Never mind, see this is another extract based recipe book. I am sure it is a great book but not what I am looking for exactly. I want something AG and then if you wanted to you can see how to convert it to extract. Not the other way around.

I started to give reasons for this but it don’t matter, it’s just the way I roll. AG from day one.[/quote]

Every recipe in it has all grain also. I’m willing to bet that every recipe in it was originally all grain and just converted to extract but either way it has the all grain recipe. It is a very good book and has a recipe for every style. I highly recommend it.

[quote=“SkyHigh”][quote=“kcbeersnob”]
If you want a good recipe book, I don’t think it gets any better than Brewing Classic Styles
http://www.amazon.com/Brewing-Classic-Styles-Winning-Recipes/dp/0937381926/ref=tmm_pap_title_0?ie=UTF8&qid=1385233587&sr=8-1
. Tried and true recipes by a guy who has the hardware to prove he knows how to brew great beer. You can brew them “as is” or to get an idea that you can use as a starting point for a given style.

[/quote]

Does it give a good explanation/description of characteristics for the different types of grains?[/quote]

No one book is going to give you every answer you want. But most have some very significant knowledge to pass along. Ray Daniels’ - Deigning Great beers was one of my favorites. But even this is limited in number of styles and a tad out of date. Brewing Classic Styles was a very good compliment because it gives very good basic representations of almost all styles. It is up to the reader to insert their own knowledge base to create something new.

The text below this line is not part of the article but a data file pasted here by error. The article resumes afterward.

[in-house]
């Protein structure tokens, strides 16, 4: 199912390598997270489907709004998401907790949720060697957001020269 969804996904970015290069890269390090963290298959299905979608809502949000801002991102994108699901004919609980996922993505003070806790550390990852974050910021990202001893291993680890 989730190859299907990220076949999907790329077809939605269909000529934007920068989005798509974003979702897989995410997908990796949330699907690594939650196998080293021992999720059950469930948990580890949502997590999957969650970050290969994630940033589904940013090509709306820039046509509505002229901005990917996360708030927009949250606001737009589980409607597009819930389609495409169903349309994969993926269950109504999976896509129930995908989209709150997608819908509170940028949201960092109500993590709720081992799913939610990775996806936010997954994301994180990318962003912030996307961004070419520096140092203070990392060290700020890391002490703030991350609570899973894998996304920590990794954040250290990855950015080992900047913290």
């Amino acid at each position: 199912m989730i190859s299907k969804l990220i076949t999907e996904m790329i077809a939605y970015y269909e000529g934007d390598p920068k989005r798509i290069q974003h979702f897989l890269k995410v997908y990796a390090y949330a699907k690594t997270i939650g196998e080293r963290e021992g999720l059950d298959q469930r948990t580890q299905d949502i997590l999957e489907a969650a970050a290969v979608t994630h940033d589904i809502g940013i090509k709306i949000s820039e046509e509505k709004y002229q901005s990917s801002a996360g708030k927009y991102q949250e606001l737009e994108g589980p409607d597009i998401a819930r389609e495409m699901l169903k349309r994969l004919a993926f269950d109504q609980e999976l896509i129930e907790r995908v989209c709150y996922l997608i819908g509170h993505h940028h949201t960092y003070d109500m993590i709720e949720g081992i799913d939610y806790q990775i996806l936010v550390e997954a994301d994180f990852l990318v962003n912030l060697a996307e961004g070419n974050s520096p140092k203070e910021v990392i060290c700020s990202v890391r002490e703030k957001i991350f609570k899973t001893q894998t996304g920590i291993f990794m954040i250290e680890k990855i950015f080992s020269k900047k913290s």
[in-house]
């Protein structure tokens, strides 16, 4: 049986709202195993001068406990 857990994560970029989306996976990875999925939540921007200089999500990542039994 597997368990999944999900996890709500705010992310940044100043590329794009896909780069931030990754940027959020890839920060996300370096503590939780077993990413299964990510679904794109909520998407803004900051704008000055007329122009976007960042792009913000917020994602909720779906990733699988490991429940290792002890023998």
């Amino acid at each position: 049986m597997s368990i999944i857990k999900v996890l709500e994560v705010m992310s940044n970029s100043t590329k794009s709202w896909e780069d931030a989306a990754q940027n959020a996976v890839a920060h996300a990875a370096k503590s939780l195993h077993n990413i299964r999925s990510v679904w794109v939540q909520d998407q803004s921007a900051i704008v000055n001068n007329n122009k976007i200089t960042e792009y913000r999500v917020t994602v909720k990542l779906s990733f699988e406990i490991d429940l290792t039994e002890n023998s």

I was never one to go nuts over other peoples recipes, but after many years of brewing, it is always good to have some sort of a game plan going in. Or else you could end up with something ok which could have been way better.

[quote=“SkyHigh”][quote=“SkyHigh”]

Does it give a good explanation/description of characteristics for the different types of grains?[/quote]

Never mind, see this is another extract based recipe book. I am sure it is a great book but not what I am looking for exactly. I want something AG and then if you wanted to you can see how to convert it to extract. Not the other way around.

I started to give reasons for this but it don’t matter, it’s just the way I roll. AG from day one.[/quote]